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National

Huayi 'Eric' Court ready to learn from the best in World Team Cup debut

Victoria Chiesa | May 01, 2022

Over the last two years of the COVID-19 pandemic, approximately 4.9 million people in the U.S. took up tennis as a way to stay active, owing to its status as an ideal sport for social distancing. This week, one of those players will represent the United States at one of the most prestigious international competitions in the sport when 18-year-old Huayi “Eric” Court of Laie, Hawaii joins Paralympians Bryan Barten and David Wagner in making up the three-player quad team at the 2022 BNP Paribas World Team Cup in Vilamoura, Portugal.

 

The BNP Paribas World Team Cup is the flagship international team event in wheelchair tennis, the equivalent of Billie Jean King Cup and Davis Cup, and Team USA is sending a 14-player contingent to compete in the men’s, women’s, quad and junior divisions from May 2-8. Ranked No. 11 in the world in the junior ranks, Court is set to rub shoulders with the game’s best players after playing in just four ITF/UNIQLO Wheelchair Tennis Tour events since his tour debut in November. Earlier this year, he traveled to Europe to compete in high-ranking junior events in France and the Netherlands. 

“This is one of the biggest tournaments in tennis,” Court told usta.com from his Hawaii home last week, “and I’m super excited about the opportunity and to be able to play with all the other top athletes from other countries.”

 

Born in China but adopted to the U.S. seven years ago, Court first tried para-archery, wheelchair basketball, swimming and adaptive surfing as he grew up, first in California and now Hawaii. But when the COVID-19 pandemic forced the closure of basketball courts and swimming pools, he returned to tennis, which he first dabbled with years prior at a multi-sport summer camp.

 

“When the only thing open was a tennis court, that’s how I really started—I was just trying to stay fit [during] COVID, but I just fell in love with it,” Court said. “I really enjoy hitting the ball and the strategic part of tennis—that it’s just you, the other person, and the ball, and you’re trying to outmaneuver the other person.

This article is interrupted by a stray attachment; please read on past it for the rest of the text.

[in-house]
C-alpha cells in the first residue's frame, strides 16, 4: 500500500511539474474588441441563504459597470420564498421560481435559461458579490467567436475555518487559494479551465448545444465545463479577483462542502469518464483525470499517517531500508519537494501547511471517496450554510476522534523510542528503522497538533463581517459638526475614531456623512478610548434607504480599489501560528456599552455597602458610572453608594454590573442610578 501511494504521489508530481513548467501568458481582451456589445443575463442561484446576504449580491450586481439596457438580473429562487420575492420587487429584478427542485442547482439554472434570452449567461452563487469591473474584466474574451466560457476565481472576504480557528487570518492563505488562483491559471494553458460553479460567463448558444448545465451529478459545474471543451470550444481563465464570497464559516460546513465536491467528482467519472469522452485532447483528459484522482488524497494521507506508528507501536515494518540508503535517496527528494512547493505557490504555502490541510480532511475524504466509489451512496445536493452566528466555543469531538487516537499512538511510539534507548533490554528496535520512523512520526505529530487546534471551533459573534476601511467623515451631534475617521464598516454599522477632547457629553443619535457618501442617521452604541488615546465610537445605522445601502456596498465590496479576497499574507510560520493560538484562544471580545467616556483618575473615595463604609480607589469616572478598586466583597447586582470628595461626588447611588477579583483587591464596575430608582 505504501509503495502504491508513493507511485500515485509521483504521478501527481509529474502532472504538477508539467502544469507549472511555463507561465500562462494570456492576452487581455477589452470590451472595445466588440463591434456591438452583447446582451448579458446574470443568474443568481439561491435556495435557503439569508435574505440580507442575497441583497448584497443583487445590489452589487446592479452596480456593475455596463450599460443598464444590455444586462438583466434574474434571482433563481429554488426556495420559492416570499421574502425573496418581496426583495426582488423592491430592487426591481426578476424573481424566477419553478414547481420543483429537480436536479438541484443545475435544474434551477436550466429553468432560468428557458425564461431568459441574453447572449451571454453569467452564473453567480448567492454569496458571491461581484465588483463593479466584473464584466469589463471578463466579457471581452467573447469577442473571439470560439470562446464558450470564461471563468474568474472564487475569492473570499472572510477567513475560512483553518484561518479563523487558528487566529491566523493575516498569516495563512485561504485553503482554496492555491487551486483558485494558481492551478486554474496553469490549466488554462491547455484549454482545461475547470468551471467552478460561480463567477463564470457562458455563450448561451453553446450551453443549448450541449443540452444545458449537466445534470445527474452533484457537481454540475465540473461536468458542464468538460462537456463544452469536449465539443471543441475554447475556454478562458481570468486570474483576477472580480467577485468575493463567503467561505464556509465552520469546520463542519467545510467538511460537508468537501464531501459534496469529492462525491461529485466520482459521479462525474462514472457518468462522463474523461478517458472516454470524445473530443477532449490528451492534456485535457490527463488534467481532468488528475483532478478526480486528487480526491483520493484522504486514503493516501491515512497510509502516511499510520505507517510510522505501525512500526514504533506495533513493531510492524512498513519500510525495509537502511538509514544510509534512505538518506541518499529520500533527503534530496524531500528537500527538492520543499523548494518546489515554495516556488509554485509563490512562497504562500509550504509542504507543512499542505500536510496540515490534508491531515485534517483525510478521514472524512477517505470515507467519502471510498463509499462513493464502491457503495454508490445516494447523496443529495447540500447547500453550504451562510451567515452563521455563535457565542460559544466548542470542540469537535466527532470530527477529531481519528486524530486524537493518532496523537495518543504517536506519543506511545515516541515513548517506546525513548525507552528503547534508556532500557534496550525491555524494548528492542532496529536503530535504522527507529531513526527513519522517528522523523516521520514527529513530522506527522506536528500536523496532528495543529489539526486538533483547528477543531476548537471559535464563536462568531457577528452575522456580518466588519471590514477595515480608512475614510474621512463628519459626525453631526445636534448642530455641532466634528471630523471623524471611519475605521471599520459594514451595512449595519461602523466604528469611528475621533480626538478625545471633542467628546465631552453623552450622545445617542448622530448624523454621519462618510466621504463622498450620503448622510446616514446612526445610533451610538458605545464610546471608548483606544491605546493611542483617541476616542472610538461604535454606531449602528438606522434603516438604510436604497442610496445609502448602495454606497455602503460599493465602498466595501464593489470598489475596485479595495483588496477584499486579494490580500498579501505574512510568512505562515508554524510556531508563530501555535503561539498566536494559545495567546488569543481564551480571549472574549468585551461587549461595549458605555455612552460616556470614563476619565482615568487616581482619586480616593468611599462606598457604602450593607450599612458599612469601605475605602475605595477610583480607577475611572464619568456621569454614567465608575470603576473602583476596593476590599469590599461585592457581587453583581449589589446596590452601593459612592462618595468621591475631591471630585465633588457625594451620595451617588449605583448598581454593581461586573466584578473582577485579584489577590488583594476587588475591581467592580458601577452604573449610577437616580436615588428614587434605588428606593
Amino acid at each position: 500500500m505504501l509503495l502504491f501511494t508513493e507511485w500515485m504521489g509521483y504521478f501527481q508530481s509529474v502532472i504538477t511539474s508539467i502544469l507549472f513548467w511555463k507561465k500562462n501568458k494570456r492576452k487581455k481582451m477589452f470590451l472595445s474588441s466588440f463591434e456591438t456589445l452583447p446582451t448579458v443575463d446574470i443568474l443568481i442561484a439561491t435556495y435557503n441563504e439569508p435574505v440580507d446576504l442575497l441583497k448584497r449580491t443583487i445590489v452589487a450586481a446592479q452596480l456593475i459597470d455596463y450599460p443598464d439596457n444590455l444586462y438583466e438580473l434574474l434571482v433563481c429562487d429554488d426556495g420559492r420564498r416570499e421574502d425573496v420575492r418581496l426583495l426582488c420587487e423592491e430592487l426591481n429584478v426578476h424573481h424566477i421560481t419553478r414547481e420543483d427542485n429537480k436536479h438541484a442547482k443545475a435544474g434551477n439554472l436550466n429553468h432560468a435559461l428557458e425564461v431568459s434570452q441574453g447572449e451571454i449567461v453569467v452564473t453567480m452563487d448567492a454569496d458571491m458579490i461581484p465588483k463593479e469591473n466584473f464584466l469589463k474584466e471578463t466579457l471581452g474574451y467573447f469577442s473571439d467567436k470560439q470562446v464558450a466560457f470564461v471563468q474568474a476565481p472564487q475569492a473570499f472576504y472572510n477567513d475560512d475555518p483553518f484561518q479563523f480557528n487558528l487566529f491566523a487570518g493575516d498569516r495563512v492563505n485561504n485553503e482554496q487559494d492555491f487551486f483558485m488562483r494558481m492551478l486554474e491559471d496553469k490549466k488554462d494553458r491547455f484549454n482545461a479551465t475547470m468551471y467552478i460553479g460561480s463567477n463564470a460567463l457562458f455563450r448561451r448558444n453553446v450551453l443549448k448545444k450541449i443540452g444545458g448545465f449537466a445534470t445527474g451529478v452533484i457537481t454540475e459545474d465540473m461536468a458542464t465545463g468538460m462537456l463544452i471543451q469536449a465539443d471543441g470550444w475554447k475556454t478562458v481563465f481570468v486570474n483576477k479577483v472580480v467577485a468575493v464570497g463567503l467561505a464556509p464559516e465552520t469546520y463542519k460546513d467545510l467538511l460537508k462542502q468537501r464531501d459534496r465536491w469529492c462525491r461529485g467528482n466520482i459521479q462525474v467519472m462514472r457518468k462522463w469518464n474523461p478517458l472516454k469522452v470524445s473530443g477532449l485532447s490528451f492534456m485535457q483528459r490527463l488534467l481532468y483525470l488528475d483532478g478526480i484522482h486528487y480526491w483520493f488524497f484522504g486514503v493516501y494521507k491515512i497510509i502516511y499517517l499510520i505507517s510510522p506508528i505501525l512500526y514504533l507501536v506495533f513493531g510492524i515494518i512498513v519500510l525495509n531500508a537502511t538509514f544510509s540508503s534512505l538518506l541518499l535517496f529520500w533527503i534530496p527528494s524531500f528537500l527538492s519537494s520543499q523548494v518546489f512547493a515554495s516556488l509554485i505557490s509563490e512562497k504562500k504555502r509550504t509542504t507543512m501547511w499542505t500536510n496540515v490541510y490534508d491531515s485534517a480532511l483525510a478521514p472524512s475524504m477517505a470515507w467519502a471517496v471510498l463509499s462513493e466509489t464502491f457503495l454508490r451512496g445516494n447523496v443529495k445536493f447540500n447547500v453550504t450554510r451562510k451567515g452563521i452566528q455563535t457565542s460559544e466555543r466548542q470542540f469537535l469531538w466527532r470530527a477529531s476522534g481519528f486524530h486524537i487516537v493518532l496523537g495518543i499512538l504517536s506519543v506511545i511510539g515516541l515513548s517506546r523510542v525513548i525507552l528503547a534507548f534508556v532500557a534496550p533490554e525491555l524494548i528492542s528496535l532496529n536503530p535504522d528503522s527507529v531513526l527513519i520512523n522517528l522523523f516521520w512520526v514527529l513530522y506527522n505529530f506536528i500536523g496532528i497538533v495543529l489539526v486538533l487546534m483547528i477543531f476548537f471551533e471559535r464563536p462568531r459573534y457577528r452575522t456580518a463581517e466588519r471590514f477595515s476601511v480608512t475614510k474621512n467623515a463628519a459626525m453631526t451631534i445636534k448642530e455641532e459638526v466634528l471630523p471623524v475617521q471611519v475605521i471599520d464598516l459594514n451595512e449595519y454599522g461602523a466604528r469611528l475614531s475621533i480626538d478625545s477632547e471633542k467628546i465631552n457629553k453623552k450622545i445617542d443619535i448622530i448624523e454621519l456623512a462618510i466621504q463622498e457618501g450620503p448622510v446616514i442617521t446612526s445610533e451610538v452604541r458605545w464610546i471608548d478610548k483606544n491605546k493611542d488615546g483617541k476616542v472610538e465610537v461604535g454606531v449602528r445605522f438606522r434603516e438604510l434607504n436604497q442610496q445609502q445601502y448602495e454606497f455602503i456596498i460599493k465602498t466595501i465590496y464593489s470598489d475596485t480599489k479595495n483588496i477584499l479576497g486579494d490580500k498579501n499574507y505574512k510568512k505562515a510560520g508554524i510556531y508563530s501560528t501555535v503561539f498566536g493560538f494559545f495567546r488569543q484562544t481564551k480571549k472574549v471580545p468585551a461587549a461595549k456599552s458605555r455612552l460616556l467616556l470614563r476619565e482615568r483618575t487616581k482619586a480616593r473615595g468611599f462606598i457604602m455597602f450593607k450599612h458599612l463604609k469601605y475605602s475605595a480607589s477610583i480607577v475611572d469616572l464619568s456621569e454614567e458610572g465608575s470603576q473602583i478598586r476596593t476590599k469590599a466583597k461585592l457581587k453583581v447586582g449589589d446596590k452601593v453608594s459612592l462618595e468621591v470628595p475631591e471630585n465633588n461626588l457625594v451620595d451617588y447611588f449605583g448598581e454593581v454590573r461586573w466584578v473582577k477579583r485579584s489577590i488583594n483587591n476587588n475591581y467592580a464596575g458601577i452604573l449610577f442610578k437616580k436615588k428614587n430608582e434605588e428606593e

"It’s just a great feeling … like playing chess, but in tennis.”

Photo credit: Linda Medine/Cajun Classic

Switching from private school to home schooling for his senior year in the interest of committing to his tennis, Court says he’s largely been self-taught and self-coached in Laie, located on the island of Oahu, and that his first and foremost goal during his trip to Portugal is to absorb as much as he can from his surroundings while he attempts to help the U.S. win its 14th world quad title. It’s a full-circle moment for Court in many ways, and also a glimpse at his future; set to finish his high school studies this spring, he’ll enroll at the University of Arizona in the fall, where he’ll major in physiology on an academic scholarship, play tennis for the Wildcats in their adaptive athletics program, and be coached there by Barten.

 

“Years ago, I was at the Olympic and Paralympic training center in California for archery, and I saw someone playing tennis,” he said. “My mom said, ‘Oh, that’s David Wagner, our U.S. quad player.’ A quad tennis player didn’t mean much to me back then, but it’s kind of ironic how I got into tennis, and now I get to meet him. It’s super exciting."

Photo credit: Linda Medine/Cajun Classic

"I want to achieve a lot in the future, want to go to the Paralympics and to play in the Grand Slams," he continued, ranking the Paris 2024 Games as "medium" on his scale of short to long-term goals. 

 

"In the short-term, I want to make myself stronger. Most athletes work out and cross-train to strengthen their bodies and make themselves better, and right now, I'm not doing that. Coaching-wise ... that's something I've always lacked in my tennis career, and I think that's a great benefit I'm going to have at Arizona; being coached by Coach Barten, I'll have what other athletes have.

 

"I think that being on a team, having the support of a positive environment, is very important for athletes. Experiencing that, and getting out there and playing different players, that's what tennis is all about. My primary goal for this trip is just to learn and experience, and learn from David and Coach Barten. They’ve been around a long time—David has gone to five Paralympics, and that’s just an incredibly long time to play a sport—and they have so much experience. I’m just there to learn, to get better at tennis, and to meet different people."

More from the 2022 BNP Paribas World Team Cup

Groups made and draws set in Portugal

Maylee Phelps: On the rise and ready for more

Huayi 'Eric' Court ready to learn from the best in World Team Cup debut

Seedings announced for 2022 BNP Paribas World Team Cup

U.S. teams named for 2022 BNP Paribas World Team Cup

 

The 2022 BNP Paribas World Team Cup will be played in Vilamoura, Portugal from May 2-8. For more information, including access to historical records and to follow the event, visit the USTA's BNP Paribas World Team Cup homepage or the 2022 ITF World Team Cup site.

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